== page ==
Reviews of the Week, with Paula McLain, Florence Gonsalves, Makiia Lucier, and More!

Every weekday we feature a different review on Booklist Online. These reviews are notable for different reasons—they may be starred, or high-demand, or especially relevant to the current issue’s spotlight. We’ve collected the reviews from February 26–March 2 below, so you can revisit the week’s best.

Monday, February 26

 Love and Other Carnivorous Plants, by Florence Gonsalves

Danny and Sara had a plan—best friends forever, stretching from kindergarten to old age, with a stint at college in between. But when Danny gets into Harvard, the plan derails, and so does the girls’ joined-at-the-hip status. However, this is only part of the reason Danny can’t tell Sara the truth about her freshman year: struggling with classes, developing an eating disorder, and going through a treatment program that introduced her to the girl she just can’t get out of her head—and who seems to pop up when she’s least expected.

 

Tuesday, February 27

 Isle of Blood and Stone, by Makiia Lucier

Readers craving a captivating adventure will find that and more in Lucier’s brilliant fantasy. In St. John del Mar, the royal mapmaker disappears on the same day as the kingdom’s two young princes. Eighteen years later, two maps and a mysterious riddle are discovered and believed to be connected to the presumed deaths of del Mar’s princes, setting the mapmaker’s son Elias on the journey of a lifetime. With the aid of the new king (Elias’ longtime friend) and the king’s cousin, Elias endeavors to unearth what really happened to the lost princes. Along with the truth come secrets and unknown enemies that threaten both Elias and the future of del Mar.

 

Wednesday, February 28

 Broad Band: The Untold Story of the Women Who Made the Internet, by Claire L. Evans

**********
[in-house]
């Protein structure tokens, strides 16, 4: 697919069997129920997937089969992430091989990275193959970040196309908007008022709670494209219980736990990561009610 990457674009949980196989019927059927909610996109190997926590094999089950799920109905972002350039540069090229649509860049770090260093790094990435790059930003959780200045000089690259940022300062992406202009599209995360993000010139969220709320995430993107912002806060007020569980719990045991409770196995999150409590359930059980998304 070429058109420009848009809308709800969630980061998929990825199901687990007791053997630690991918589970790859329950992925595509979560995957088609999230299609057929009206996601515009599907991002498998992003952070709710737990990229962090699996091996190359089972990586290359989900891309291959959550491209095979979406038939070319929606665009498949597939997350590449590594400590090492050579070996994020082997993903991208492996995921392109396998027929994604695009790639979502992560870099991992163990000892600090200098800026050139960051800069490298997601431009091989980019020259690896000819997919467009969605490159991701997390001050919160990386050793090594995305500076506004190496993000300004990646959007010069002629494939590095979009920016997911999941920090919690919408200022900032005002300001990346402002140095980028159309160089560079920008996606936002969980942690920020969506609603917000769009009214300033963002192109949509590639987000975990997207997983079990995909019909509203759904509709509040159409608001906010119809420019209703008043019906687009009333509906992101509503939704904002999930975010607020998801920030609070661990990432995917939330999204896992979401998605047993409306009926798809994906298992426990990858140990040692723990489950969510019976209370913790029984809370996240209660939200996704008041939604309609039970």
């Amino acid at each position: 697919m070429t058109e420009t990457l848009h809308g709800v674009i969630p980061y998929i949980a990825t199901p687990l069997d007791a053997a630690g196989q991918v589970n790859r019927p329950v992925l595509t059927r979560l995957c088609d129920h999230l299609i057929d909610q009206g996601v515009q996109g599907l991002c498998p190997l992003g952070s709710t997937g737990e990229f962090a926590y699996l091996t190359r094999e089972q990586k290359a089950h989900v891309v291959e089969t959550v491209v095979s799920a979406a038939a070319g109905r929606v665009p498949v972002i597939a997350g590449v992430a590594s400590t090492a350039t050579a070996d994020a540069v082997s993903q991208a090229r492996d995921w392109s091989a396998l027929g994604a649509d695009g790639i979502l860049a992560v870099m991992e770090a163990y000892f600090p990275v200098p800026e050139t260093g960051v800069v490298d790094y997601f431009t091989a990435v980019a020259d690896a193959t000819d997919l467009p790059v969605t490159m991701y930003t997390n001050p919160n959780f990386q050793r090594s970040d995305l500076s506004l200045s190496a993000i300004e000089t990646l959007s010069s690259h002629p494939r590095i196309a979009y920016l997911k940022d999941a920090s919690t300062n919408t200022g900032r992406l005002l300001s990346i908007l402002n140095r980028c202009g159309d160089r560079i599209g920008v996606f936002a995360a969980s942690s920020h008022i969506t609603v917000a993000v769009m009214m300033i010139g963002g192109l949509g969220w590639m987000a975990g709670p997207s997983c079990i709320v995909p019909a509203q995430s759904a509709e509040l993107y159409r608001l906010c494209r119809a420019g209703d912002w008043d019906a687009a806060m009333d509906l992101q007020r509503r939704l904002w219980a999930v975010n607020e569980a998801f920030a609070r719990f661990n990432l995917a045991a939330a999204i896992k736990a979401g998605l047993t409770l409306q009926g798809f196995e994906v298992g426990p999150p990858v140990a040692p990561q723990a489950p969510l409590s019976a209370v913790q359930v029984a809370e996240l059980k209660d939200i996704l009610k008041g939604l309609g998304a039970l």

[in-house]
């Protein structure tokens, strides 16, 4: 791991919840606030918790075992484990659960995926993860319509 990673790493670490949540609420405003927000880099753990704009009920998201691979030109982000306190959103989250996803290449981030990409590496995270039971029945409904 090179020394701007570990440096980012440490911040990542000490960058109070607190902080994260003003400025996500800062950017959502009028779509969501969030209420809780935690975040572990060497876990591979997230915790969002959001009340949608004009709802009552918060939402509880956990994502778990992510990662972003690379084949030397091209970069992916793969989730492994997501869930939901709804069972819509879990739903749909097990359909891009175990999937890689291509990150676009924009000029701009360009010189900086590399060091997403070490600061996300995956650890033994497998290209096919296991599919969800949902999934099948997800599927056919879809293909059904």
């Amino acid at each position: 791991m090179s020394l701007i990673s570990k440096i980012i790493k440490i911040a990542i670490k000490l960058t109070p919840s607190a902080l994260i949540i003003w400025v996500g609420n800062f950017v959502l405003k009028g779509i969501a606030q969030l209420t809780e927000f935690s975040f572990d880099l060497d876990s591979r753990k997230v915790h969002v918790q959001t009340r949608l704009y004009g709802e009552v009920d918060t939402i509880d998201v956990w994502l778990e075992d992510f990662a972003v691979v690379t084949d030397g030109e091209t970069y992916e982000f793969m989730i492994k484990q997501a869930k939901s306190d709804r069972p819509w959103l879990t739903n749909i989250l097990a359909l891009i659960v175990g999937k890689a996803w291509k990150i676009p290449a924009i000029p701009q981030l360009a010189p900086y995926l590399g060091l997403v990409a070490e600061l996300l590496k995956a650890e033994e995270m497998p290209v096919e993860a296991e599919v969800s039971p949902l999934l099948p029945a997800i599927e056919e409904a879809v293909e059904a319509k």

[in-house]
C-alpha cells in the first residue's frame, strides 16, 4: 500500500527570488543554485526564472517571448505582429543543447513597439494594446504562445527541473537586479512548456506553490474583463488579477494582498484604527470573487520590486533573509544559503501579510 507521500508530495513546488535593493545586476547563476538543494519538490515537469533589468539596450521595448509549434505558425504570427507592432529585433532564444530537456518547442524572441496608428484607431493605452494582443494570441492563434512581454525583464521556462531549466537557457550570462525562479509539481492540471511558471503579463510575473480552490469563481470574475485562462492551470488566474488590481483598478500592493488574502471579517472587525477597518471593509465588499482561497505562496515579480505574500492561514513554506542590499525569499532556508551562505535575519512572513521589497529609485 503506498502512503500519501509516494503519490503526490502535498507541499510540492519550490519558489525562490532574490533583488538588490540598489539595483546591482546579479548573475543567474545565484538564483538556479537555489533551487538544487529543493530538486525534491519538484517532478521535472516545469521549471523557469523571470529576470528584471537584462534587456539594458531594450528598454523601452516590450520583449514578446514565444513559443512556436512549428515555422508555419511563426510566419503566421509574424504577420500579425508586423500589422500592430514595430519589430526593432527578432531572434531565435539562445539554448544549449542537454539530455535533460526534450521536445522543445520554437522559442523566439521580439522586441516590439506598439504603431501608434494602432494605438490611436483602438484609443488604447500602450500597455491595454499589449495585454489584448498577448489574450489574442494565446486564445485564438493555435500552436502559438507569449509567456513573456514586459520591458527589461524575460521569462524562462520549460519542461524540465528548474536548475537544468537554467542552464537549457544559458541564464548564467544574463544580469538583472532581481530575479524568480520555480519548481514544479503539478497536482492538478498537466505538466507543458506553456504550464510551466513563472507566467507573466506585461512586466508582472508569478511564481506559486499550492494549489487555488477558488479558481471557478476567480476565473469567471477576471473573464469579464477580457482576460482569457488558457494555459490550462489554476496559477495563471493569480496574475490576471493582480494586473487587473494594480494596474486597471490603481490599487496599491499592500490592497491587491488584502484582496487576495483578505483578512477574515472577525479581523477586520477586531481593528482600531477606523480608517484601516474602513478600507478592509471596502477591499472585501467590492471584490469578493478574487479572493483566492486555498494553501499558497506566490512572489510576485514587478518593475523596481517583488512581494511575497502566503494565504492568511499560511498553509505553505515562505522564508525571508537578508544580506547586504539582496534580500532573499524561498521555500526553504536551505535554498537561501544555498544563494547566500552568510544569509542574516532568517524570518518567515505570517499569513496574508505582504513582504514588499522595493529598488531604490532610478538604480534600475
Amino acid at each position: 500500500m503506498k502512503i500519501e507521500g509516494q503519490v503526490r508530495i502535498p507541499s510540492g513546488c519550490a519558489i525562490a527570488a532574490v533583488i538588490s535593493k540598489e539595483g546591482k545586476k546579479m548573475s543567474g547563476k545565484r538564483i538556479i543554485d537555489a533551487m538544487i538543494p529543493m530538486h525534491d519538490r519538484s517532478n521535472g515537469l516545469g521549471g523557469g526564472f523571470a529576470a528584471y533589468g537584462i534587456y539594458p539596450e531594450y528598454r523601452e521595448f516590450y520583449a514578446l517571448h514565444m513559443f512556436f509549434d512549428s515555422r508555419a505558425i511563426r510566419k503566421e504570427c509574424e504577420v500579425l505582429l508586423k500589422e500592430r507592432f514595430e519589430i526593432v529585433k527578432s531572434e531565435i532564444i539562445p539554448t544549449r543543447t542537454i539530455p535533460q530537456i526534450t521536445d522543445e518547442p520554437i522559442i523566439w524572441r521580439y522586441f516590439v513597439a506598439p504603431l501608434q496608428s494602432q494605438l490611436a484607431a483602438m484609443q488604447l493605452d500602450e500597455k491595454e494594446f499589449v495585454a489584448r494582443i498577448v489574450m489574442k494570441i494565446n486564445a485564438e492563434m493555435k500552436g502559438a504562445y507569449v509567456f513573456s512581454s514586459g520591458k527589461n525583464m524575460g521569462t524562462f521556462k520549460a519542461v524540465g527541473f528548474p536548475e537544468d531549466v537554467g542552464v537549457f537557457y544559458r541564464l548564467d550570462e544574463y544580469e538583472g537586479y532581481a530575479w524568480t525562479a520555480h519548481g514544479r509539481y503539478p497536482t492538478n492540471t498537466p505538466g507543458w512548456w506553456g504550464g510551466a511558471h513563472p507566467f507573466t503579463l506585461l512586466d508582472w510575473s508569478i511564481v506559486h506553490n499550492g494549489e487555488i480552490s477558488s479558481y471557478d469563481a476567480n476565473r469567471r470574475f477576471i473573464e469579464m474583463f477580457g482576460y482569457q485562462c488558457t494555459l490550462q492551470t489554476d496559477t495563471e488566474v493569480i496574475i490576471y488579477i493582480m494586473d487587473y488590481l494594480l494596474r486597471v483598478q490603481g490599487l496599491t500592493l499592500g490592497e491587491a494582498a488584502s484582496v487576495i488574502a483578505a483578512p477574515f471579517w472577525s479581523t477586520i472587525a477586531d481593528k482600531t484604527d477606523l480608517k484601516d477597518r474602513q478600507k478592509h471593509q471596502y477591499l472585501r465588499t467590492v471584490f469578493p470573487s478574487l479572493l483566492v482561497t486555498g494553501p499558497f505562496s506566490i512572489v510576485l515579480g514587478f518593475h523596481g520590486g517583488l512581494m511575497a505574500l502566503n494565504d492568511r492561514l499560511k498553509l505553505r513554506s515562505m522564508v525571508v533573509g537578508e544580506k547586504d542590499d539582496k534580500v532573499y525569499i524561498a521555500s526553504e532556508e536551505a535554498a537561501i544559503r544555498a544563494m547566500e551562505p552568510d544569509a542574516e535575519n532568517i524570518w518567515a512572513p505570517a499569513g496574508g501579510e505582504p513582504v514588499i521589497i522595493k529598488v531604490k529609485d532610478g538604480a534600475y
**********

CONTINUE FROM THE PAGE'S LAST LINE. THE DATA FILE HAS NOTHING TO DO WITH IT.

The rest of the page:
In this book, with its clever play-on-words title, Evans tells the stories of the many unsung women who propelled our computer age. As anyone familiar with Hidden Figures (2016) knows, early tech workers were called computers, as in someone who “computes, or performs computations,” and many of them were women. Thus, women were on the forefront of technology from the beginning. “We’re not ancillary; we’re central, often hiding in plain sight,” Evans notes.

 

Thursday, March 1

 Bullets into Bells: Poets & Citizens Respond to Gun Violence, edited by Brian Clements and Alexandra Teague

With the February 2018 Parkland, Florida, massacre, the epidemic of gun violence in the U.S. has grown only more severe, with mass shootings occurring nearly every day now, and the deadliest of these taking place within the last 10 years. With government seemingly disinterested in taking action, it’s left to activists and artists to impact this tragic reality. This poignant, painful anthology of more than 50 poems includes difficult, beautiful entries by notable authors, a full roster of talented lyricists, as well as relative newcomers. Each poem cracks and bristles with timely intensity.

 

Friday, March 2

 Love and Ruin, by Paula McLain

Ernest Hemingway inspired McLain to write three enthralling historical novels about strong, adventurous women. The Paris Wife (2011) reimagines the story of the first Mrs. Hemingway, Hadley Richardson. Circling the Sun (2015) is based on aviator and author Beryl Markham, whom Hemingway much admired. Here McLain portrays the heroic and gifted war correspondent and writer Martha Gellhorn struggling to remain true to herself and her calling as she becomes Hemingway’s third wife, while his fame is resurgent and the world erupts in war.

 

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